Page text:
As previously reported by Community Impact Newspaper, Coalition for the Homeless and The Way Home conducted its annual point-in-time homeless count Jan. 19-29 to identify sheltered and unsheltered people experiencing homelessness across Harris, Fort Bend and Montgomery counties. According to a Jan. 13 news release, the annual count is required by the U.S. Department of Housing and Urban Development for the local Continuum of Care funding process, which brought more than $41 million to Greater Houston-area homeless assistance programs in fiscal year 2019-20.
The funds also play a critical role in providing permanent housing, outreach and support services to people experiencing homeless throughout the Greater Houston area, the release stated.
Due to the ongoing coronavirus pandemic, several procedural changes were made for this year's count process to ensure social distancing and enhance safety from a public health standpoint.
"The results of the 2021 count are not directly comparable to those of years' past because of the changes in methodology we used because of COVID-19; but there's still a great deal we can learn [from the data]," said Mike Nichols, president and CEO for Coalition for the Homeless, in a March 24 webinar.
Reading the results
According to the 2021 Homeless County & Survey results, a total of 3,055 individuals were counted across Harris, Fort Bend and Montgomery counties as experiencing homelessness the night of Jan. 19. Though not directly comparable, this is down from the 3,974 sheltered and unsheltered homeless individuals counted across the tricounty area in 2020.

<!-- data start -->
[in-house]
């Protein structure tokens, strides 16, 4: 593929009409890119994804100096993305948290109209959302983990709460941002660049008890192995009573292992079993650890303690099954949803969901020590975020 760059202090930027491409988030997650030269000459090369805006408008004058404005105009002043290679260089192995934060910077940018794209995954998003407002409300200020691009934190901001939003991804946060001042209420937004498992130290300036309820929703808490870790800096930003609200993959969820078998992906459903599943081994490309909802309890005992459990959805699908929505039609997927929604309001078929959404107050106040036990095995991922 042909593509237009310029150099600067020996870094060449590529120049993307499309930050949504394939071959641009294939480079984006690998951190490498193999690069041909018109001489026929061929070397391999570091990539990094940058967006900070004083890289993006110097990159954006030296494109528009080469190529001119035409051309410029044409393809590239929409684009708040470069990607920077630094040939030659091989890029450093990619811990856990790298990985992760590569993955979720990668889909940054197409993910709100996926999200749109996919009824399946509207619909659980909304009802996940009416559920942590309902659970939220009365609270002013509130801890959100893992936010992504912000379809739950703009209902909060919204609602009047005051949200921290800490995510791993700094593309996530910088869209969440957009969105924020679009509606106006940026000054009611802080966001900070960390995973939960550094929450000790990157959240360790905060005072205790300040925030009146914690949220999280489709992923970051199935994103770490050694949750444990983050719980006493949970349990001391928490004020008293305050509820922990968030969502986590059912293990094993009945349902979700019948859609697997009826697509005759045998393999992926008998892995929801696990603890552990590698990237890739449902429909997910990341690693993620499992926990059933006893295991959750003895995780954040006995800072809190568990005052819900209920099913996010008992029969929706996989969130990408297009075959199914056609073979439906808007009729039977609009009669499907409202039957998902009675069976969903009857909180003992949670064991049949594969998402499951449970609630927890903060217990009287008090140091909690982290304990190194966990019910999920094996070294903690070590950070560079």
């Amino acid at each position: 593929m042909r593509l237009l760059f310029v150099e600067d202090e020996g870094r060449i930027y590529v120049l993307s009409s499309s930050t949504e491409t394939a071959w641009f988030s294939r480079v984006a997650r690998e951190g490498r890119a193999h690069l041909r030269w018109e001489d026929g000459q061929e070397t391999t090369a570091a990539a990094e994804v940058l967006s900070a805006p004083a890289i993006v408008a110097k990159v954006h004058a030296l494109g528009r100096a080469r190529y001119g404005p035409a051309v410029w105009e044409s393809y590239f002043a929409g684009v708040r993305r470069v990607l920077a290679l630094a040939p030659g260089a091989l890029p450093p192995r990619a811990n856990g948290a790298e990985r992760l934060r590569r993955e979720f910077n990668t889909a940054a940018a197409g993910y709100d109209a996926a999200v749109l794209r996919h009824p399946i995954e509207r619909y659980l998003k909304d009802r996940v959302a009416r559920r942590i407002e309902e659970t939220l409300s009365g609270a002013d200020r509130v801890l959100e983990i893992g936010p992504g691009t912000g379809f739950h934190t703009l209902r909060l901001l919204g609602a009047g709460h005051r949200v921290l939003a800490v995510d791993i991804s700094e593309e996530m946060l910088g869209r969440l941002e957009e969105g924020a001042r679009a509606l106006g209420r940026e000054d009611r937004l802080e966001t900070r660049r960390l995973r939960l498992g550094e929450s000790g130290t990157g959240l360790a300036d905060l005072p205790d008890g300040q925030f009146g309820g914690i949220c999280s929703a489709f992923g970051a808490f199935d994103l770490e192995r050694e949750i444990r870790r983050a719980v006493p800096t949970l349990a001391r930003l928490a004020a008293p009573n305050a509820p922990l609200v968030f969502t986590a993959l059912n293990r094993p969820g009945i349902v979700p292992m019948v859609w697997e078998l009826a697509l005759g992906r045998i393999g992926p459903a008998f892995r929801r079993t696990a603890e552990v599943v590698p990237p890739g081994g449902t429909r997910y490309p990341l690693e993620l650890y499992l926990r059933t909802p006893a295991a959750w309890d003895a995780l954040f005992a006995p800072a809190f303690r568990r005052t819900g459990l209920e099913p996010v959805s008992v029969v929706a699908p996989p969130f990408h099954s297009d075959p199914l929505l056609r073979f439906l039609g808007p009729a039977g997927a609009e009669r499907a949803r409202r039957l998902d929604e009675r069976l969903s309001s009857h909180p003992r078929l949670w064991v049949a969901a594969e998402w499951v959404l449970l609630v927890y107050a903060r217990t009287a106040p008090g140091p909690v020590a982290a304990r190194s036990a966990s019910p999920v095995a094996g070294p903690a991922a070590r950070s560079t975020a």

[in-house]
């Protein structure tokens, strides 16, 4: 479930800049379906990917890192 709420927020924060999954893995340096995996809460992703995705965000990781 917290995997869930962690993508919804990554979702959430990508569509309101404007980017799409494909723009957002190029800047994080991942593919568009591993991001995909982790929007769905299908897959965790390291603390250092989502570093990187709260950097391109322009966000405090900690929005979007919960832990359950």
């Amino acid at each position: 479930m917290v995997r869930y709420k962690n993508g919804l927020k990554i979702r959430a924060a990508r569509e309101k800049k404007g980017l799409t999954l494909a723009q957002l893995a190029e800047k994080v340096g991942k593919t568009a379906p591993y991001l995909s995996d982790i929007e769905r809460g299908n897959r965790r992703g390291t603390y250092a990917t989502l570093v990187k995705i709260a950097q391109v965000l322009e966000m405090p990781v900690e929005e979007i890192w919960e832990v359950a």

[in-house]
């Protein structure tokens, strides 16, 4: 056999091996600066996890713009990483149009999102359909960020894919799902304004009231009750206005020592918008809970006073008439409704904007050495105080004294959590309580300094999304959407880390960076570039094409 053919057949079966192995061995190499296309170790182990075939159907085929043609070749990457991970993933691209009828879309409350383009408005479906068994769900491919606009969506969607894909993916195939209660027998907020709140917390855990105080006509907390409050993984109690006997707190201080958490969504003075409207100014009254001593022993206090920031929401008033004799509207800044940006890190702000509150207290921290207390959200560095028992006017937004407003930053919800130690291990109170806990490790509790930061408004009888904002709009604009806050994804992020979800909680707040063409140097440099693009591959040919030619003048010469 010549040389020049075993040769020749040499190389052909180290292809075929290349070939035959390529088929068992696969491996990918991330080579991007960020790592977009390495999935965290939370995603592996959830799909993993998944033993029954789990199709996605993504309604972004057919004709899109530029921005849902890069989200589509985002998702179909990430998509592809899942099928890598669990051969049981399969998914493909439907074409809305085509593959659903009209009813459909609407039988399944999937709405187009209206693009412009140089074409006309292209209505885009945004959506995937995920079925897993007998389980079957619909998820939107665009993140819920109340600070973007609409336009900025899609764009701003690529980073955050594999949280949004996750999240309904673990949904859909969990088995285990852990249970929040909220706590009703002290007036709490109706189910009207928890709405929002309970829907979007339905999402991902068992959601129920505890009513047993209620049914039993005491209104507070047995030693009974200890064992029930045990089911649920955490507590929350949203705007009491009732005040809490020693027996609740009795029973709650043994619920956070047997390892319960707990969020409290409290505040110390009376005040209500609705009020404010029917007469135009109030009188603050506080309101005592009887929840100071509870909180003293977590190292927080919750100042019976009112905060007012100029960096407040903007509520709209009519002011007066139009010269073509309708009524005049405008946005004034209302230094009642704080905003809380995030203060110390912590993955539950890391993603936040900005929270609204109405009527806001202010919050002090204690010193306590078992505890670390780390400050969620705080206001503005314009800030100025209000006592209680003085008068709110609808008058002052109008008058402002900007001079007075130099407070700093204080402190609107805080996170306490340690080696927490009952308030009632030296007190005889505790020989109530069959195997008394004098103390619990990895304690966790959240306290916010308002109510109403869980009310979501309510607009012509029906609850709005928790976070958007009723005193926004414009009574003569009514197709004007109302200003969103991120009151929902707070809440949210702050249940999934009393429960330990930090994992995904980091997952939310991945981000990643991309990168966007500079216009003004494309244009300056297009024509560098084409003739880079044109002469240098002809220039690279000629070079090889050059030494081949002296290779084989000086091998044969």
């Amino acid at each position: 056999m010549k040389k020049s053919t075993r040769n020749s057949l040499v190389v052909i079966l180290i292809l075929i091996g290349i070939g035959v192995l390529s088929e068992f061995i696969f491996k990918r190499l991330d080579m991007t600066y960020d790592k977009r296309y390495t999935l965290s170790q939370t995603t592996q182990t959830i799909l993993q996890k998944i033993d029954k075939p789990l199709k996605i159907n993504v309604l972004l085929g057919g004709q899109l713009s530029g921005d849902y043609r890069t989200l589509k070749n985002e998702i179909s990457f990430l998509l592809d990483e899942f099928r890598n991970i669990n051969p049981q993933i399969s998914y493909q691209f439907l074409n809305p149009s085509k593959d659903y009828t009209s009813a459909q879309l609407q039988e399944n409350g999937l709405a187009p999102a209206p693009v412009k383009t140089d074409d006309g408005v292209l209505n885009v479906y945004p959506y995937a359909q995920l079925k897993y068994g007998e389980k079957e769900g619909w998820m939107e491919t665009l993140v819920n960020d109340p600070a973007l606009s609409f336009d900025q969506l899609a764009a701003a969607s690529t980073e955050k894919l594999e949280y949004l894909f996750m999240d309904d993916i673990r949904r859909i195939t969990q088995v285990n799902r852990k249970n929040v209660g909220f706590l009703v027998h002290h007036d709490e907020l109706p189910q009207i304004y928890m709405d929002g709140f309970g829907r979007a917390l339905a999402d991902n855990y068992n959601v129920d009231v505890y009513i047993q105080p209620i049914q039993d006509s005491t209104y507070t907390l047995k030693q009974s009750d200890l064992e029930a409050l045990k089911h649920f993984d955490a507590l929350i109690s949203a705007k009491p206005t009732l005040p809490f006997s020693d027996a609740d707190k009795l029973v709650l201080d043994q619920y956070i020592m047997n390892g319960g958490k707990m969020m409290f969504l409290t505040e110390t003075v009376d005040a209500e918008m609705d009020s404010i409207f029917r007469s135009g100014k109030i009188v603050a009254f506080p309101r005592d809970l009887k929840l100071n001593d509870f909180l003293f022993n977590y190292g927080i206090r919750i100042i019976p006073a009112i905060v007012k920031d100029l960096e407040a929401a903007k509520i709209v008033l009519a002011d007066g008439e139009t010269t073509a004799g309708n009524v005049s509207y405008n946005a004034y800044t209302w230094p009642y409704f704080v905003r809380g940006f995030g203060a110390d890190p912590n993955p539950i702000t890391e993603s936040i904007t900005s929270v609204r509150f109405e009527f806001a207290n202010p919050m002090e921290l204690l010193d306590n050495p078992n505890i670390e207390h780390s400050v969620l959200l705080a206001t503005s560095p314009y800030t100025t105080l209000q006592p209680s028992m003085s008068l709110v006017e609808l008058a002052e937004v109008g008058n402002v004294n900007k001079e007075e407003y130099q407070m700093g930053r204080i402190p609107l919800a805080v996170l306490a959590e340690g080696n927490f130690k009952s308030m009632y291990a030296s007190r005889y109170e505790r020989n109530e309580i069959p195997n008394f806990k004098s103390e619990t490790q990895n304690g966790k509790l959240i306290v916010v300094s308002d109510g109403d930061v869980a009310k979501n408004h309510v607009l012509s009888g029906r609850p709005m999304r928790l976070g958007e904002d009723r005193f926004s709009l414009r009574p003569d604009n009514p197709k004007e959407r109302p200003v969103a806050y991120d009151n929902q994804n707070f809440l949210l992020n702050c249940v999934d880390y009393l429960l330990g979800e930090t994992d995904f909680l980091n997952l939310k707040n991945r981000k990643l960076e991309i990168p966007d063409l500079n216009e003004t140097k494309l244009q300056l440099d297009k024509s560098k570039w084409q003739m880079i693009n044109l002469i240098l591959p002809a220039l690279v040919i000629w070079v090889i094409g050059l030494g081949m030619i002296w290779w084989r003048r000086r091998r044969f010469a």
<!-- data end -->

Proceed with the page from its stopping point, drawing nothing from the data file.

Of those 3,055 homeless individuals, 1,545 or 51% were sheltered, meaning they are living in a publicly or privately operated shelter designed to provide temporary living arrangements, and 1,510 or 49% were unsheltered, meaning they are living in a place not meant for human habitation.
As in years' past, Harris County accounted for the majority of homeless individuals with 2,893 sheltered and unsheltered individuals, while Montgomery County accounted for 102 sheltered and unsheltered individuals, and Fort Bend County accounted for 60 sheltered and unsheltered individuals.
Of the total 3,055 sheltered and unsheltered homeless individuals included in the count, 18% were experiencing chronic homelessness, meaning they have a disability and have either been continually homeless for a year or more or had four or more occasions of homelessness in the last three years. Additionally, 38% self-reported having a serious mental illness; 28% self-reported having a substance use disorder; 15% said they had experienced domestic violence; and 6% were veterans.
"The majority of these are self-reported, so some [data points] like mental illness or drugs could be higher due to the stigma of reporting, so some individuals may choose not to report that," said Ana Rausch, vice president of programs for Coalition for the Homeless, in a March 24 webinar. "I can say we have seen a decrease of over 30% in the veteran homeless population over the years, which is fantastic and speaks to the continued steady state on ending veteran homelessness."
Of the 1,510 unsheltered homeless individuals accounted for in the 2021 count, 20% said they were experiencing homelessness for the first time; 14% said they were experiencing homelessness due to a natural disaster; and 15% said they were experiencing homelessness due to COVID-19—primarily citing job loss and/or eviction.
"Of the 15% that answered that they were impacted by COVID-19, 45% of those indicated that they were homeless for the first time," Rausch said. "So almost half of the individuals that stated they were homeless due to COVID-19 were homeless for the first time."
Of the 3,055 total homeless individuals, 39.6% identified as white, while 56.4% identified as Black or African American; 1.1% identified as Asian; 1.1% identified as American Indian, Alaskan native, Native Hawaiian or Pacific Islander; and 1.4% identified as multiple races. Additionally, 13.5% identified as being of Hispanic ethnicity.